by Amos Gvirtz*
Israel’s extreme right-wing government has led to the normalization of racism and hypocrisy. The gap between the government’s internal racism and its war against anti-Semitic racism abroad is obvious. What kind of moral blindness needs to exist not to see this? What kind of hypocrisy needs to exist to enable a prime minister, who conducts a policy of discrimination, persecution and incitement against the Arab minority in his own country, to so easily protest against anti-Semitic behavior directed against Jews in other countries? There, it’s a case of popular racism and the governments always come out against it.
In Israel, on the other hand, the most serious forms of racist-nationalism are those of the government against the Arab minority. (The popular forms of this racist-nationalism are secondary and much less dangerous.) A few examples will illustrate this:
- the discrimination against the Arab minority in the state budget;
- legislation which allowed the confiscation of most of the land of Palestinian Israeli citizens and which prevents them from using lands designated as state lands;
- the avoidance of the creation of master plans for Palestinian-Arab communities, which forces them to build their homes illegally and then suffer home demolitions;
- the avoidance of recognition of the Bedouin villages, which creates a situation where the entire population of these villages has no choice but to build illegally.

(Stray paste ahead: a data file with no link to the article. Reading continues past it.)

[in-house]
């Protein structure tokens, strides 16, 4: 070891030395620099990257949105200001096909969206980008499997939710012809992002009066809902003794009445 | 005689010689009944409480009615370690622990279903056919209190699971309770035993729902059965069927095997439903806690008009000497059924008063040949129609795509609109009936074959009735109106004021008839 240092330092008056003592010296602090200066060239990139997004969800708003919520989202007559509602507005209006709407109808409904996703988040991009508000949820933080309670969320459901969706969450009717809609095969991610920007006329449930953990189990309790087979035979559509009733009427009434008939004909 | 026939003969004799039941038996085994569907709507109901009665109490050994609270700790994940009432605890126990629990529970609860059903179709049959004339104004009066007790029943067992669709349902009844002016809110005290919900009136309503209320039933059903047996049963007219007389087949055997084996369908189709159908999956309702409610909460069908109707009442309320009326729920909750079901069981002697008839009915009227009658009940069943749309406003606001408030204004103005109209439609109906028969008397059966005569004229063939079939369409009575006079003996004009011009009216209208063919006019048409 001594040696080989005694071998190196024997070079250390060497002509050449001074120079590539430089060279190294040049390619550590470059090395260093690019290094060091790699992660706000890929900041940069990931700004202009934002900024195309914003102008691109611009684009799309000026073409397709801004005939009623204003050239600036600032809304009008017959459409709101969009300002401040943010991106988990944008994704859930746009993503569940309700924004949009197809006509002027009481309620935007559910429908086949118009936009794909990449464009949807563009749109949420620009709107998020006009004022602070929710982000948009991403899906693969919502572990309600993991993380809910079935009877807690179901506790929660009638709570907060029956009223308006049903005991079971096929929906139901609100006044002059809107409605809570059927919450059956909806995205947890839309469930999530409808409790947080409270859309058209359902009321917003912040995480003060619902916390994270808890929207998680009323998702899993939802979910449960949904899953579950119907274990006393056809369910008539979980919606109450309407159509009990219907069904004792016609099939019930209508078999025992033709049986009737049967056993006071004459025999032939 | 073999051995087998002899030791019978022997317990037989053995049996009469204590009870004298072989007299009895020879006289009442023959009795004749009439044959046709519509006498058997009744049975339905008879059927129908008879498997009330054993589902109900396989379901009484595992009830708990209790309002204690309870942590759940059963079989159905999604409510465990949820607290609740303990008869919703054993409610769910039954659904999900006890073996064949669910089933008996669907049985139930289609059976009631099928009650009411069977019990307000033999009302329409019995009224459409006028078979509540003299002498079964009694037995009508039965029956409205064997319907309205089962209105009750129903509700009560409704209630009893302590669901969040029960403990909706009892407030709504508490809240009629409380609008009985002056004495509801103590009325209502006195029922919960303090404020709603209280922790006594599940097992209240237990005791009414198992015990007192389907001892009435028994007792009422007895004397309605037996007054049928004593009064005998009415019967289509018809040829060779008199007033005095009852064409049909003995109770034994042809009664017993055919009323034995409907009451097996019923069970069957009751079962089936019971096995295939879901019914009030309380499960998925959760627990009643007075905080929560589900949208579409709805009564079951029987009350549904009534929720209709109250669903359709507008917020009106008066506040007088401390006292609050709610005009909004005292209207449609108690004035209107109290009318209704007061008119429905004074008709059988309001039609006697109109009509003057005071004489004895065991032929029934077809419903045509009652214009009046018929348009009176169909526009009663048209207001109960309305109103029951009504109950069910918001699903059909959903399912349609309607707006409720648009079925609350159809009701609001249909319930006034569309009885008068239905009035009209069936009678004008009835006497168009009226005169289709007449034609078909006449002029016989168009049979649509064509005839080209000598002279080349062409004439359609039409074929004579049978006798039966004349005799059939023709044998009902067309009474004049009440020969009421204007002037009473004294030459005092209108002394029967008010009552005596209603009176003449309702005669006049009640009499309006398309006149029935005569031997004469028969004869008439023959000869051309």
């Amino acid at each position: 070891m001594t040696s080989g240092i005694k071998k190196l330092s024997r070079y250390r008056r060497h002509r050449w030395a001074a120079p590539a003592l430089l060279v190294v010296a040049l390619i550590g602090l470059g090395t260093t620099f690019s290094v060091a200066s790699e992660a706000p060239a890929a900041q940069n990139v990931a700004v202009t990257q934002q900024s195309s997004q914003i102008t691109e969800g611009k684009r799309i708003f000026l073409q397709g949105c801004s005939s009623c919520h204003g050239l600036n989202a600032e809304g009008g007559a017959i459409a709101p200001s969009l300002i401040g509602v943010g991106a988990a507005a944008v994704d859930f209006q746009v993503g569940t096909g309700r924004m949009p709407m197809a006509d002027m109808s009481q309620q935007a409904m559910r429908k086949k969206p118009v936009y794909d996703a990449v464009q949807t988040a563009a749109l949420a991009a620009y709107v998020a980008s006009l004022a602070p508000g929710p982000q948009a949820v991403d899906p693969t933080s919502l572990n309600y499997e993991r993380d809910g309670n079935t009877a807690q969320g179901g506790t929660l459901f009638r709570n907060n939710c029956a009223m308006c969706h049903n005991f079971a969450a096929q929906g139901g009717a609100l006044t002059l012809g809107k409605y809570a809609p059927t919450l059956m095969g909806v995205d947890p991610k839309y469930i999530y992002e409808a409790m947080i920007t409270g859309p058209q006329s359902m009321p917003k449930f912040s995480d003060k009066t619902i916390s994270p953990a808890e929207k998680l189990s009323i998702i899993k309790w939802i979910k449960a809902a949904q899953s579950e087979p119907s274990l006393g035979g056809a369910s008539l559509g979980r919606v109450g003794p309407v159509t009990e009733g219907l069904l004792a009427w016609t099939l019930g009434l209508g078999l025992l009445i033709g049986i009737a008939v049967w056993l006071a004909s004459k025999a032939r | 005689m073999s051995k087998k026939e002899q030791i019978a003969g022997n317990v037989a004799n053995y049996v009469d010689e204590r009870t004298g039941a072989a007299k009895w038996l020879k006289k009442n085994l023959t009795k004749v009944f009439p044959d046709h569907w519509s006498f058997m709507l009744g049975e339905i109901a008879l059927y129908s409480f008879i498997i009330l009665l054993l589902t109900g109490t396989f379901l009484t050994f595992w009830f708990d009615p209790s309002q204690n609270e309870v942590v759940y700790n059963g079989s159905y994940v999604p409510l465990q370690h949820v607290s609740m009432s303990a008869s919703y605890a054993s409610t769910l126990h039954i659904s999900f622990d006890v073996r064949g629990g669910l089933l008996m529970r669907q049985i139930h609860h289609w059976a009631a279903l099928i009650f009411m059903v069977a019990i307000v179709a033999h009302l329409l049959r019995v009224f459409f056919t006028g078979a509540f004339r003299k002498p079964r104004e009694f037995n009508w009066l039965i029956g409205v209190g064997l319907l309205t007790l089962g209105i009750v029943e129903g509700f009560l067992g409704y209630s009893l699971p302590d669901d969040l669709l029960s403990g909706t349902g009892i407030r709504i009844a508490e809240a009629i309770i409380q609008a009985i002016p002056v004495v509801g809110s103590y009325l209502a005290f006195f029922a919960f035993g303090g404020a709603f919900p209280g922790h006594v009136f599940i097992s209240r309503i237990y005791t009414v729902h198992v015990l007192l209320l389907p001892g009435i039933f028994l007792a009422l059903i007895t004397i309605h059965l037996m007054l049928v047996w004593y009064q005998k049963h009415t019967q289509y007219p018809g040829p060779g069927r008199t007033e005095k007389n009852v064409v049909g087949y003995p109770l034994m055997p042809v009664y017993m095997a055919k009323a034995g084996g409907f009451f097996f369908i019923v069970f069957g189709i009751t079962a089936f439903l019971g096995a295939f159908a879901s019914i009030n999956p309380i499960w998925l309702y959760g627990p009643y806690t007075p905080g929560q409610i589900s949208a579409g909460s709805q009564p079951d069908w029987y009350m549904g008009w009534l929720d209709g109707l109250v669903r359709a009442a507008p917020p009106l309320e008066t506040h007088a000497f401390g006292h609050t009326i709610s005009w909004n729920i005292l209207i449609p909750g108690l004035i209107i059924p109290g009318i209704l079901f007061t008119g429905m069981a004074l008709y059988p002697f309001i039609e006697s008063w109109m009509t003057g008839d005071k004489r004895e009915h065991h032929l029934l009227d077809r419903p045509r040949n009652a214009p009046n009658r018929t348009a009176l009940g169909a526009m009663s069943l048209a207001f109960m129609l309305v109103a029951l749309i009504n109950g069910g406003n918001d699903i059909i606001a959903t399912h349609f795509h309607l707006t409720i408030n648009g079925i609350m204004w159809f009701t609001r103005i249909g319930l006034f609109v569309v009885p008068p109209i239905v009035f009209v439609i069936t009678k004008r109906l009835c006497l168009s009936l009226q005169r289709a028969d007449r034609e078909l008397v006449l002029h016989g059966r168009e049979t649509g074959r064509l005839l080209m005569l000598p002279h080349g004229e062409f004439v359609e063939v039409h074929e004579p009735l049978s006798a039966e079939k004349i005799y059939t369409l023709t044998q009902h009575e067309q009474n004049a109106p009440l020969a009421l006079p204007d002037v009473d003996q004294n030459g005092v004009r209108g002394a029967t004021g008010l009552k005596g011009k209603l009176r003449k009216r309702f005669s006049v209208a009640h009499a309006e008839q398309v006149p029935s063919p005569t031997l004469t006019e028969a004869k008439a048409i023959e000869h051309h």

In the last year alone, more than 2,300 Bedouin houses were demolished in the Negev. In this context the law was amended to allow the government to issue fines to the victims of its demolition policy and thus to effectively force most of them to demolish their homes themselves (to avoid the fines).
During the current election campaign, the prime minister and other government ministers have brought incitement against the Arabs and their political parties to new heights. I’m certain that if any prime minister in the world dared to incite against the Jewish minority in his country in this way the Israeli prime minister, other ministers and the general population would protest against this vehemently. But in Israel, if some celebrity dares to criticize this incitement, she is publicly reproached by the prime minister and receives death threats.
Israel is engaged in an ongoing war against the nation of its Palestinian-Arab citizens. This causes a fundamental problem in the relations between the state and its Arab minority. Instead of looking for ways to mitigate these tensions, the prime minister and other ministers aggravate them further, in the hope of some political gain.
Amos Gvirtz is a founder of Israelis and Palestinians for Non-Violence, and has helped to found and lead numerous Israeli human-rights organizations. His book Don’t Say We Didn’t Know is available on Amazon.
The photo at the top shows PM Netanyahu and Michael Ben-Ari, a former Kahanist activist who’s now a leader of the Otzma Yehudit party, with which Netanyahu is allied in the current election campaign.